What type of coffee bean to choose in the morning, before a ride? What is the degree to which coffee beans should be roasted to go well with your cycling lifestyle and preferences? Let’s look at the basics.
Taste, acidity, caffeine
Firstly, you always want coffee that tastes good. Secondly, you want to know where it stands on the acidity and caffeine content spectrum. There are many factors influencing these parameters, like country of origin, age, the environment the bean was grown in, the processing method, the grind and the brewing method. But one factor is arguably even more important: the roast level. It can give you a good idea about what kind of taste you can expect, plus it plays a major role in the beans’ acidity and caffeine content.
Roasts, from light to dark
You’ve probably heard about light, medium, medium-dark or dark roasts; that’s how they are generally categorized, and this is what you can infer from it:
- As coffee roasts get darker, they lose the flavours of the original bean and flavours from the roasting process become more pronounced.
- The darker the roast, the heavier the body of the coffee.
- Light roasted beans are dry, while darker roasts develop oil on the beans’ surface.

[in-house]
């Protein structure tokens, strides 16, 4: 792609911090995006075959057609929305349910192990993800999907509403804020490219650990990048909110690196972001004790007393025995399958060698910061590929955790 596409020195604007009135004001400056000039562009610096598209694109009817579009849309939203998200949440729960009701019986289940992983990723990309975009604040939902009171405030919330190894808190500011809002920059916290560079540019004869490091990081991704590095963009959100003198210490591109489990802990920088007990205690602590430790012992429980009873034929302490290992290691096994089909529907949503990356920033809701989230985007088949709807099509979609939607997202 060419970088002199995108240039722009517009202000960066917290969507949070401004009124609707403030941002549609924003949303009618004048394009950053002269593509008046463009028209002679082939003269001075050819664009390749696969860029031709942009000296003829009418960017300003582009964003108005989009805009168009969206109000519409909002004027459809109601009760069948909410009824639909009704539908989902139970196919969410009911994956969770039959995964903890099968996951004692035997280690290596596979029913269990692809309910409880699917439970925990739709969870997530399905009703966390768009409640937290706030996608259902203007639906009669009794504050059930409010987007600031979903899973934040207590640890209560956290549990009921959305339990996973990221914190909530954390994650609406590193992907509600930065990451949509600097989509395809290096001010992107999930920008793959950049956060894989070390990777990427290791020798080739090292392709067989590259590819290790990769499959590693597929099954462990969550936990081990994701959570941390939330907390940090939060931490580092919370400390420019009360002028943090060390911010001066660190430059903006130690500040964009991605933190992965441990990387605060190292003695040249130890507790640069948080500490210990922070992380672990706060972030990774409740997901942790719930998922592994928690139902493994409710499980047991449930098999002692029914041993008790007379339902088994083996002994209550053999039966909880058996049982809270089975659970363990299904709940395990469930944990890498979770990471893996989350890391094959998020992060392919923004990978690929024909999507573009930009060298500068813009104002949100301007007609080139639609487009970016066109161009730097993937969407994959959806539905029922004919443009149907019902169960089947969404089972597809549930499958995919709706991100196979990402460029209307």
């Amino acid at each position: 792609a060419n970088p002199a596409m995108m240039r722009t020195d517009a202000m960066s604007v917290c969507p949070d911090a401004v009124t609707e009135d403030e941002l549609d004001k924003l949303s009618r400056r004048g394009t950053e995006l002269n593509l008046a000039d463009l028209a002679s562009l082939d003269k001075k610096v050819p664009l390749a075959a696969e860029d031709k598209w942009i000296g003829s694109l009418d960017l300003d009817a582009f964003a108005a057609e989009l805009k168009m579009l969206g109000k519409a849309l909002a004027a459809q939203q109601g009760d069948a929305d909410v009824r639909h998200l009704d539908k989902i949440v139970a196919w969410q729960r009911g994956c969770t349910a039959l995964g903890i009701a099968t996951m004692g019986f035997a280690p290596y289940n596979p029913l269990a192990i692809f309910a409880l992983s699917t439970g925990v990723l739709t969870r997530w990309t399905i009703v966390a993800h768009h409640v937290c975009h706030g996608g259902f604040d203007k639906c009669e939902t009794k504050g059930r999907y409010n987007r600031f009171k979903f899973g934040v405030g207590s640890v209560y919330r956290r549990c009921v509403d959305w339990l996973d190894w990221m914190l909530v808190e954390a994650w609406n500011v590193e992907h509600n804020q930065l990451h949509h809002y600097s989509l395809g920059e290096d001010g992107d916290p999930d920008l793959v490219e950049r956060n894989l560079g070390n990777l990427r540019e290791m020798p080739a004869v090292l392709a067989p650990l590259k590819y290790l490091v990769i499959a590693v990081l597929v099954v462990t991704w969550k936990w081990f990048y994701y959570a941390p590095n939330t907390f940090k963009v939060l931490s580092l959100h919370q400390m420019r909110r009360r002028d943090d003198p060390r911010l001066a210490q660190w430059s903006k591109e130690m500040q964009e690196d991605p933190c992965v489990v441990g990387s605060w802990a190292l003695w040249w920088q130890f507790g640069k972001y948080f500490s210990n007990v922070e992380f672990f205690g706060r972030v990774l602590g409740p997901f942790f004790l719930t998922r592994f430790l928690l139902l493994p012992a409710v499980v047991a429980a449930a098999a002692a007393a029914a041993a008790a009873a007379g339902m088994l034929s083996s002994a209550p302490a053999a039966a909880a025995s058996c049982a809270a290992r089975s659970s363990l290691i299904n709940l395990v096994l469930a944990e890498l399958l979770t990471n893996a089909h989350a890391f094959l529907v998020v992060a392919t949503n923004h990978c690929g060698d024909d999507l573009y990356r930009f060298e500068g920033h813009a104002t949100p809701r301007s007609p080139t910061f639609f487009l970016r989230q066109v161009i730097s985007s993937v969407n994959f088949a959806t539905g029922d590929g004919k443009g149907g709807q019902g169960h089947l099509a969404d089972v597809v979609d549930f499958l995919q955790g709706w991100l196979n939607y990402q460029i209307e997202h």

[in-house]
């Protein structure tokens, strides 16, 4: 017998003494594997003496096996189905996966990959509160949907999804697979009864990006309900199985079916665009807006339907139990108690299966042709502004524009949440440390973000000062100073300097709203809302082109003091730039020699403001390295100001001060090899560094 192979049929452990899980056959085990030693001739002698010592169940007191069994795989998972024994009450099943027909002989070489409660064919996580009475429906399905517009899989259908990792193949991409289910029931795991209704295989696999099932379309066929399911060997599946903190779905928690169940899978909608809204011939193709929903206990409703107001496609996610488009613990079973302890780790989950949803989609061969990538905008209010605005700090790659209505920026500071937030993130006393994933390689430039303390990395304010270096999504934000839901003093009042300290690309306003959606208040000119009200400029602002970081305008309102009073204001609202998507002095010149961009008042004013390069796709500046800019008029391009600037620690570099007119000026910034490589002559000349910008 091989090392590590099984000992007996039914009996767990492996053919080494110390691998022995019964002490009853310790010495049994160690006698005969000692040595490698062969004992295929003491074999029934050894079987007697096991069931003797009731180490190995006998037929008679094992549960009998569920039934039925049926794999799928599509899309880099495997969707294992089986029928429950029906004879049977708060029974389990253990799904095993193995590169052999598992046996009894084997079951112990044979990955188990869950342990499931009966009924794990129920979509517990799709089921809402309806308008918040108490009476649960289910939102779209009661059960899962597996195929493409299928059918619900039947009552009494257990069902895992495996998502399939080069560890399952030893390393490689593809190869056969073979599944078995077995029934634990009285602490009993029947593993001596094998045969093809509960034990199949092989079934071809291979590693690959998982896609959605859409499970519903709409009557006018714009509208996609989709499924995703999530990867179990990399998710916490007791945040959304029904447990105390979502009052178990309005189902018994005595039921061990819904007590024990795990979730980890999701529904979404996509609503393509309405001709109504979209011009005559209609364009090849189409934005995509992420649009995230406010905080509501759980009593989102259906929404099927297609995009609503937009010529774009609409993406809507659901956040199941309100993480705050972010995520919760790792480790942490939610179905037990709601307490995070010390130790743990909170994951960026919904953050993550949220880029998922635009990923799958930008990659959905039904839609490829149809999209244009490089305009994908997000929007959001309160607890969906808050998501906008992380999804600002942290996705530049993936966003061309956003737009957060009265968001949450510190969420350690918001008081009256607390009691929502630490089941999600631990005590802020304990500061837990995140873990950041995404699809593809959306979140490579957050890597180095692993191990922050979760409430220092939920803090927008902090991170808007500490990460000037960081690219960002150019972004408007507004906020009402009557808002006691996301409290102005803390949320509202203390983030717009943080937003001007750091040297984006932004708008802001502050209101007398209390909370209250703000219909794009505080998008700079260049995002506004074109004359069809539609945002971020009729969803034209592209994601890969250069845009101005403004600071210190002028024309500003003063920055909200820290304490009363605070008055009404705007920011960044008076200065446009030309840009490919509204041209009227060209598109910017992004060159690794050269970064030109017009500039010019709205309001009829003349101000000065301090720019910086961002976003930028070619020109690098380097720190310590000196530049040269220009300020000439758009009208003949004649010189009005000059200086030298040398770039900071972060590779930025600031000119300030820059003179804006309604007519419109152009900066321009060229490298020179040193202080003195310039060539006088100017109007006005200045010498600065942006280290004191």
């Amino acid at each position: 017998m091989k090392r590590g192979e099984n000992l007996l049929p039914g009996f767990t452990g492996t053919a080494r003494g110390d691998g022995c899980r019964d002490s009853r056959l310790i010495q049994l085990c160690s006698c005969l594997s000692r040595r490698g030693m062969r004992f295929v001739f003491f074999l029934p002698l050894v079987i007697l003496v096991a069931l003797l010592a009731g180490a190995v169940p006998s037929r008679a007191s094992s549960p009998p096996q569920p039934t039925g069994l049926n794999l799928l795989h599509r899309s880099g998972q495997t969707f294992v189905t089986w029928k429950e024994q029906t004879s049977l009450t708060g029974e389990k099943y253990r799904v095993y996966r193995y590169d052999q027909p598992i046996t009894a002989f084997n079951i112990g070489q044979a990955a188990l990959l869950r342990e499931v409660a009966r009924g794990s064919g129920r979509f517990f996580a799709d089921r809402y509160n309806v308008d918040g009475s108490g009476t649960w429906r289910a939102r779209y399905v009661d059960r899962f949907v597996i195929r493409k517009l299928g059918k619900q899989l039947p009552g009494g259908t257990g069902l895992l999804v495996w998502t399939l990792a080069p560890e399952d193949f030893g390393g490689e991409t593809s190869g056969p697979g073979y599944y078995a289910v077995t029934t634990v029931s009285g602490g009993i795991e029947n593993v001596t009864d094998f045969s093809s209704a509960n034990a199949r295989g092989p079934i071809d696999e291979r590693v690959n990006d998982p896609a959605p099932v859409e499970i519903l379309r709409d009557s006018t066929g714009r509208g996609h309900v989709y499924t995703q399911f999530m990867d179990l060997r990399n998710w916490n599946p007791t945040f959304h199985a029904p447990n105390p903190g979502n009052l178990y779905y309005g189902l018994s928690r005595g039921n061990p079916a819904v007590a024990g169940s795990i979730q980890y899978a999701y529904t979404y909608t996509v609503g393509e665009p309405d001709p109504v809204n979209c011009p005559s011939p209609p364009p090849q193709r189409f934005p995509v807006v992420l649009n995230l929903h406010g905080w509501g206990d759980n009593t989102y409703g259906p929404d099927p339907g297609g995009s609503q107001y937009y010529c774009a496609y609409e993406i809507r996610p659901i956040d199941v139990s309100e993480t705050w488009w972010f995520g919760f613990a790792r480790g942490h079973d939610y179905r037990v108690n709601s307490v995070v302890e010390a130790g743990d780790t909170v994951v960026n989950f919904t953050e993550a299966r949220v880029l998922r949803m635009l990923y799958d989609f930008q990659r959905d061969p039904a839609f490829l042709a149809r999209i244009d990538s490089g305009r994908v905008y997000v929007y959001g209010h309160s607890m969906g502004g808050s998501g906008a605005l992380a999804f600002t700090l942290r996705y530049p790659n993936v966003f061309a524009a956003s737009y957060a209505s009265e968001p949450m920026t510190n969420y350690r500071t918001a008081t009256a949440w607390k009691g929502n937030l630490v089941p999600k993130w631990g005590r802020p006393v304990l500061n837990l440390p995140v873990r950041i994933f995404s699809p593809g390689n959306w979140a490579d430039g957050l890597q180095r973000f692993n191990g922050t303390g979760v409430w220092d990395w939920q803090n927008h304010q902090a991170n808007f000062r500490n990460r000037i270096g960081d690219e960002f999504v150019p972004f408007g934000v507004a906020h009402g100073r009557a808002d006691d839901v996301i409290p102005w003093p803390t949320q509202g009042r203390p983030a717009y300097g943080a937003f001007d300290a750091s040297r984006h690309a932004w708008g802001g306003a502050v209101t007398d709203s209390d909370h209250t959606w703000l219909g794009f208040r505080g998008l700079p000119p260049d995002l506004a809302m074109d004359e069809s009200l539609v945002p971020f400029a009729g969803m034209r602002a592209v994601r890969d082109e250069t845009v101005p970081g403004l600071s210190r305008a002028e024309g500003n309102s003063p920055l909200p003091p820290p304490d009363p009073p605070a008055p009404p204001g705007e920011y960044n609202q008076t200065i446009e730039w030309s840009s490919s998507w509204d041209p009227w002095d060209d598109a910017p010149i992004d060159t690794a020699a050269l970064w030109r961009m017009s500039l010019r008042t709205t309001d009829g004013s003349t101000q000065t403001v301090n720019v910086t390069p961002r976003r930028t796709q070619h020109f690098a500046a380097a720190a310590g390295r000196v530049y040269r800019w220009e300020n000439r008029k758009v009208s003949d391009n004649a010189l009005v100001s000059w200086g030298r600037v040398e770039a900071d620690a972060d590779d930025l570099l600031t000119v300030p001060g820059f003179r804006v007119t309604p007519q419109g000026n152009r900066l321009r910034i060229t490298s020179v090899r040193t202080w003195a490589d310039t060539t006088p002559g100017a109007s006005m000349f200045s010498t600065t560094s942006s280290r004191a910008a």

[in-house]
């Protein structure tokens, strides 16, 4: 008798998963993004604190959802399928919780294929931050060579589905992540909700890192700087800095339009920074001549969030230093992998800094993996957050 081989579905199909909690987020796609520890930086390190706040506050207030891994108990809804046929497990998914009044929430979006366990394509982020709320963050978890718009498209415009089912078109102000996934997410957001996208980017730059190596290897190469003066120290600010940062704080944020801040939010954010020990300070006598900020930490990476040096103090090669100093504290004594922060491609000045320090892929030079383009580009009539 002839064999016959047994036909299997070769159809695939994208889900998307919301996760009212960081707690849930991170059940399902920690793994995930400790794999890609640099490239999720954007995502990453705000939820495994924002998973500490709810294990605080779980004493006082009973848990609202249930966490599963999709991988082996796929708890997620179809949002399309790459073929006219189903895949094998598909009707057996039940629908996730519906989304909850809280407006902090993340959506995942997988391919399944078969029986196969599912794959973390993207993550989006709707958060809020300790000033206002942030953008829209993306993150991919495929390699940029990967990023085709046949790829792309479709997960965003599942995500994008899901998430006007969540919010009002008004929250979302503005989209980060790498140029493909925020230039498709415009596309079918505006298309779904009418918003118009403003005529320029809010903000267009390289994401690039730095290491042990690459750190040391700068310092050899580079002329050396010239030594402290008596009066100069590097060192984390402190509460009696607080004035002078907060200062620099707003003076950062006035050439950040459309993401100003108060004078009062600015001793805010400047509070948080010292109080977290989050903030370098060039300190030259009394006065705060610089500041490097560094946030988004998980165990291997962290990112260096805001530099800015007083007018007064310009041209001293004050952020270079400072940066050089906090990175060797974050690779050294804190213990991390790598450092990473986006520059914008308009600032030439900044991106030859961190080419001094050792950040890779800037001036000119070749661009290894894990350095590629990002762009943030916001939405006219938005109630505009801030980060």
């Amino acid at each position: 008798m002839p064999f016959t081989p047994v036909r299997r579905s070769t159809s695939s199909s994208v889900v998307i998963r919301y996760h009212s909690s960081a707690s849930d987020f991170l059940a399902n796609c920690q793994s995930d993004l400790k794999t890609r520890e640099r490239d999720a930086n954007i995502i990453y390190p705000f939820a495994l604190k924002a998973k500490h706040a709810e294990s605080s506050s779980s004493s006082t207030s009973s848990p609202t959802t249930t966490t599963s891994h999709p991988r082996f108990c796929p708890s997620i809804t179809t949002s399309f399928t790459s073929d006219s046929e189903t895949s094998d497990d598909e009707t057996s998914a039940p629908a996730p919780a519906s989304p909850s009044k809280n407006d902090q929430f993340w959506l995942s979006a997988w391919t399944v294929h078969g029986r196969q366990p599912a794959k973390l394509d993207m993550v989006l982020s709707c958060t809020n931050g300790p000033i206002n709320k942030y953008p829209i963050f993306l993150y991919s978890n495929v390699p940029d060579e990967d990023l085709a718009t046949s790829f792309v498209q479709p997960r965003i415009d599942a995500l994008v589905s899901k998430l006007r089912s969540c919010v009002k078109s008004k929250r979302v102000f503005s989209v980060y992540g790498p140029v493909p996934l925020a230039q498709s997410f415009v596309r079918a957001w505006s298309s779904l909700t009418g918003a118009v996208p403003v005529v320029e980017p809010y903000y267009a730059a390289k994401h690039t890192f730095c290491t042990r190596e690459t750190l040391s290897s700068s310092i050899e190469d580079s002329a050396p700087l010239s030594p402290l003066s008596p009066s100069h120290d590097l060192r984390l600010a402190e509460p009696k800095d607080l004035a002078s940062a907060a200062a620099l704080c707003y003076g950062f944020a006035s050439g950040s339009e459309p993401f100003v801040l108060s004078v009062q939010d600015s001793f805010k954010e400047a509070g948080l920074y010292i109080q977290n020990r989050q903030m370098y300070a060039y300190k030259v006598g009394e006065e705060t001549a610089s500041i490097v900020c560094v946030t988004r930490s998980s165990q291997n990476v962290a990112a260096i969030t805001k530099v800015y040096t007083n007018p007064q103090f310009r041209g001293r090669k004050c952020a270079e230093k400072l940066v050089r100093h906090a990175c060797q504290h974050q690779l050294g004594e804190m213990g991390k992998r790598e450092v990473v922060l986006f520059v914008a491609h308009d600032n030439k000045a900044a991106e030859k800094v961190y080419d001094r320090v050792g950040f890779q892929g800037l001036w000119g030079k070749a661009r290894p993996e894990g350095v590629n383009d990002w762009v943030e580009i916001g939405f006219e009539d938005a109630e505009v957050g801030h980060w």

- The lighter the roast, the more acidic it is.
- The lighter the roast, the more caffeine it has.
A cyclists’ choice
There’s not much you can do about the taste you prefer, but you can always choose the right roast for the right occasion. For example, you may prefer a lighter roast with more caffeine in the morning before demanding mental work. A darker roast could be useful just before or during a long ride, because it’s easier on the stomach due to its decreased levels of acidity. Darker roasts are also a good choice later in the day because of the lower caffeine content.
If you have a very sensitive stomach but want a strong light roast, you should look for coffee beans grown on plantations such as those in Mexico; they tend to be less acidic. On the other hand, beans grown on higher ground, such as the popular ones from Kenya, tend to be more acidic.
What if you’re not in charge of selecting the bean?
Now, let’s come back to the real world where you don’t always have the option of selecting the bean you want. How do you make a good choice if the only options are Starbucks or McDonald’s? Well, you don’t. But at least you can try to keep in mind the caffeine content. A healthy person can safely handle about 6 mg of it per 1 kg of body weight. Check out the table below and see how many coffees a day you can have.